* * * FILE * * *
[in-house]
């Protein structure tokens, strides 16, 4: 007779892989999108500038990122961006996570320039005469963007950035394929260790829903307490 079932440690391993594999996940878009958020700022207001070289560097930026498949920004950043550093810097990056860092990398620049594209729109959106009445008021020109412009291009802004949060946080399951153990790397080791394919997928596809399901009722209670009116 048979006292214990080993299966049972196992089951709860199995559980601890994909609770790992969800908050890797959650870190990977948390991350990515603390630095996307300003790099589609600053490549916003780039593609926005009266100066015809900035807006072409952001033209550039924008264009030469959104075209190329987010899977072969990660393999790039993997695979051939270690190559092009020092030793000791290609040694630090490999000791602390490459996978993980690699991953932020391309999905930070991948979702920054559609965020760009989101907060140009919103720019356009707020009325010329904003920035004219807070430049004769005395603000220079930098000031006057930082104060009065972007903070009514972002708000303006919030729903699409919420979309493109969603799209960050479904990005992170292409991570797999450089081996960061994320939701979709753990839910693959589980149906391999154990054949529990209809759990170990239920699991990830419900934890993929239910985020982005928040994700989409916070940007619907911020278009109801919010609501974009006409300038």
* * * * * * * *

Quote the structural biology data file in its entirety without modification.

[in-house]
């Protein structure tokens, strides 16, 4: 007779892989999108500038990122961006996570320039005469963007950035394929260790829903307490 079932440690391993594999996940878009958020700022207001070289560097930026498949920004950043550093810097990056860092990398620049594209729109959106009445008021020109412009291009802004949060946080399951153990790397080791394919997928596809399901009722209670009116 048979006292214990080993299966049972196992089951709860199995559980601890994909609770790992969800908050890797959650870190990977948390991350990515603390630095996307300003790099589609600053490549916003780039593609926005009266100066015809900035807006072409952001033209550039924008264009030469959104075209190329987010899977072969990660393999790039993997695979051939270690190559092009020092030793000791290609040694630090490999000791602390490459996978993980690699991953932020391309999905930070991948979702920054559609965020760009989101907060140009919103720019356009707020009325010329904003920035004219807070430049004769005395603000220079930098000031006057930082104060009065972007903070009514972002708000303006919030729903699409919420979309493109969603799209960050479904990005992170292409991570797999450089081996960061994320939701979709753990839910693959589980149906391999154990054949529990209809759990170990239920699991990830419900934890993929239910985020982005928040994700989409916070940007619907911020278009109801919010609501974009006409300038």